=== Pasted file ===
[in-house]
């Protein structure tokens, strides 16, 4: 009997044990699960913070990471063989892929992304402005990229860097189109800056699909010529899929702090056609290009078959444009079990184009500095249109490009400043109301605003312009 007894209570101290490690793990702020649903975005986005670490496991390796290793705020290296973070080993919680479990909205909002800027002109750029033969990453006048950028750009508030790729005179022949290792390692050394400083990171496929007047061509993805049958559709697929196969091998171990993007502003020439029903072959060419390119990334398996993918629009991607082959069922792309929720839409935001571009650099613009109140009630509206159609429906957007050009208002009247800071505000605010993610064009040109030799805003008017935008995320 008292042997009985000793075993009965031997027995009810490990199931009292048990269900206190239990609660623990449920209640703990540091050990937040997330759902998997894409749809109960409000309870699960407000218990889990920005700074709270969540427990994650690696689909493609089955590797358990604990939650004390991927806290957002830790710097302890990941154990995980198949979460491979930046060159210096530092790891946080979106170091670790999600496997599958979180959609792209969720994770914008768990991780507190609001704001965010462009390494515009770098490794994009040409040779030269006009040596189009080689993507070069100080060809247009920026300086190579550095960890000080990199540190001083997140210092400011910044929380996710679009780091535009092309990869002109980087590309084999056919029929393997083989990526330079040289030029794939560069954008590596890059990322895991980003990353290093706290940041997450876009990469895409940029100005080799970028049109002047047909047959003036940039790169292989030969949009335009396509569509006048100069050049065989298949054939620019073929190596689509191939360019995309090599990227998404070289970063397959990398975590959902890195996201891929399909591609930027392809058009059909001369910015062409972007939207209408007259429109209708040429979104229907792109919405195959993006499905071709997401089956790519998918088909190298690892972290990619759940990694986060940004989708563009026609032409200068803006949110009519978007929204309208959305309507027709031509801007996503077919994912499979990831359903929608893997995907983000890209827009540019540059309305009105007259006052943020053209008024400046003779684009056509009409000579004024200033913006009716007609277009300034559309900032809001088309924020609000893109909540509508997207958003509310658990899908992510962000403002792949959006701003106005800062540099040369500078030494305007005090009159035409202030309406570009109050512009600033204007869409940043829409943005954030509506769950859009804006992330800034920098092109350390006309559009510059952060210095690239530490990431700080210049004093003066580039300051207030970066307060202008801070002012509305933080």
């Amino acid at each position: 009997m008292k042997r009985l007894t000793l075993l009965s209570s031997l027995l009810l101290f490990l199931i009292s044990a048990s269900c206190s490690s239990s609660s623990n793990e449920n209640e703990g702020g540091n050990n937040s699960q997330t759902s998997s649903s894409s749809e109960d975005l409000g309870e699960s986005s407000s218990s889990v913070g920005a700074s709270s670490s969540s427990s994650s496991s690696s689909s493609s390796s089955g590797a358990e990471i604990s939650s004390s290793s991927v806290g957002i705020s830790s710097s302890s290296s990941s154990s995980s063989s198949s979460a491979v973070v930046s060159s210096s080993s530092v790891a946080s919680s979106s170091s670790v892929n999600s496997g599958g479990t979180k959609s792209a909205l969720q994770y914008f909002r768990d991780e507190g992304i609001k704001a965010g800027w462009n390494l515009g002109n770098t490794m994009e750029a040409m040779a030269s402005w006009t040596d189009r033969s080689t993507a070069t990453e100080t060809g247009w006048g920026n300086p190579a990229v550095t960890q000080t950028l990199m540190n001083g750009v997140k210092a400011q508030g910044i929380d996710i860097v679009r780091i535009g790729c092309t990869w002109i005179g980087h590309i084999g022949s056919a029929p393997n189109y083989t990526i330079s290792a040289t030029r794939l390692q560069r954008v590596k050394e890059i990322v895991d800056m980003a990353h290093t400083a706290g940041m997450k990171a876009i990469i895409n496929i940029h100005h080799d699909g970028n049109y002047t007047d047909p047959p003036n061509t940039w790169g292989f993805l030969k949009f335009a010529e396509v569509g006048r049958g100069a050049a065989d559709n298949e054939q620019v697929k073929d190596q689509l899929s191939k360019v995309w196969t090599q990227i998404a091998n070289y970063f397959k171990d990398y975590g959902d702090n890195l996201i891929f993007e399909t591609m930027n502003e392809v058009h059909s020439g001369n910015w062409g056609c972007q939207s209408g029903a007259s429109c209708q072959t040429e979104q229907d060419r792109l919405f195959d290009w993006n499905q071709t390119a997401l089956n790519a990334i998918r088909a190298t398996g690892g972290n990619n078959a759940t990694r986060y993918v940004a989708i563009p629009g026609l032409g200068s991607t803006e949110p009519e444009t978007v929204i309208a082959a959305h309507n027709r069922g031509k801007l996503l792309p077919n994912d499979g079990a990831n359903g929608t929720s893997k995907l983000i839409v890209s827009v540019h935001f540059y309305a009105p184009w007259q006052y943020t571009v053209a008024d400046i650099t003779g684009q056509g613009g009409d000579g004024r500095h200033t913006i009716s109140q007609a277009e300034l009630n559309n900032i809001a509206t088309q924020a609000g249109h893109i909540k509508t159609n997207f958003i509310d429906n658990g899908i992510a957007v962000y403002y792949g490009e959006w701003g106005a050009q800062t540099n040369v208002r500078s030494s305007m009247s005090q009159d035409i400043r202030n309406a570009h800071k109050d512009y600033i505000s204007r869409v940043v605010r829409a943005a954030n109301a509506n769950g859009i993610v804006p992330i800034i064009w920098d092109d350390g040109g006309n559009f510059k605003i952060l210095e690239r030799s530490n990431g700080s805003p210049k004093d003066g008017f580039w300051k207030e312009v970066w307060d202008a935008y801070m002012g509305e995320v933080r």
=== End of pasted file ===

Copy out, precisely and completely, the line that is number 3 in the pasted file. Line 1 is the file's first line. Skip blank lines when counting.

């Amino acid at each position: 009997m008292k042997r009985l007894t000793l075993l009965s209570s031997l027995l009810l101290f490990l199931i009292s044990a048990s269900c206190s490690s239990s609660s623990n793990e449920n209640e703990g702020g540091n050990n937040s699960q997330t759902s998997s649903s894409s749809e109960d975005l409000g309870e699960s986005s407000s218990s889990v913070g920005a700074s709270s670490s969540s427990s994650s496991s690696s689909s493609s390796s089955g590797a358990e990471i604990s939650s004390s290793s991927v806290g957002i705020s830790s710097s302890s290296s990941s154990s995980s063989s198949s979460a491979v973070v930046s060159s210096s080993s530092v790891a946080s919680s979106s170091s670790v892929n999600s496997g599958g479990t979180k959609s792209a909205l969720q994770y914008f909002r768990d991780e507190g992304i609001k704001a965010g800027w462009n390494l515009g002109n770098t490794m994009e750029a040409m040779a030269s402005w006009t040596d189009r033969s080689t993507a070069t990453e100080t060809g247009w006048g920026n300086p190579a990229v550095t960890q000080t950028l990199m540190n001083g750009v997140k210092a400011q508030g910044i929380d996710i860097v679009r780091i535009g790729c092309t990869w002109i005179g980087h590309i084999g022949s056919a029929p393997n189109y083989t990526i330079s290792a040289t030029r794939l390692q560069r954008v590596k050394e890059i990322v895991d800056m980003a990353h290093t400083a706290g940041m997450k990171a876009i990469i895409n496929i940029h100005h080799d699909g970028n049109y002047t007047d047909p047959p003036n061509t940039w790169g292989f993805l030969k949009f335009a010529e396509v569509g006048r049958g100069a050049a065989d559709n298949e054939q620019v697929k073929d190596q689509l899929s191939k360019v995309w196969t090599q990227i998404a091998n070289y970063f397959k171990d990398y975590g959902d702090n890195l996201i891929f993007e399909t591609m930027n502003e392809v058009h059909s020439g001369n910015w062409g056609c972007q939207s209408g029903a007259s429109c209708q072959t040429e979104q229907d060419r792109l919405f195959d290009w993006n499905q071709t390119a997401l089956n790519a990334i998918r088909a190298t398996g690892g972290n990619n078959a759940t990694r986060y993918v940004a989708i563009p629009g026609l032409g200068s991607t803006e949110p009519e444009t978007v929204i309208a082959a959305h309507n027709r069922g031509k801007l996503l792309p077919n994912d499979g079990a990831n359903g929608t929720s893997k995907l983000i839409v890209s827009v540019h935001f540059y309305a009105p184009w007259q006052y943020t571009v053209a008024d400046i650099t003779g684009q056509g613009g009409d000579g004024r500095h200033t913006i009716s109140q007609a277009e300034l009630n559309n900032i809001a509206t088309q924020a609000g249109h893109i909540k509508t159609n997207f958003i509310d429906n658990g899908i992510a957007v962000y403002y792949g490009e959006w701003g106005a050009q800062t540099n040369v208002r500078s030494s305007m009247s005090q009159d035409i400043r202030n309406a570009h800071k109050d512009y600033i505000s204007r869409v940043v605010r829409a943005a954030n109301a509506n769950g859009i993610v804006p992330i800034i064009w920098d092109d350390g040109g006309n559009f510059k605003i952060l210095e690239r030799s530490n990431g700080s805003p210049k004093d003066g008017f580039w300051k207030e312009v970066w307060d202008a935008y801070m002012g509305e995320v933080r």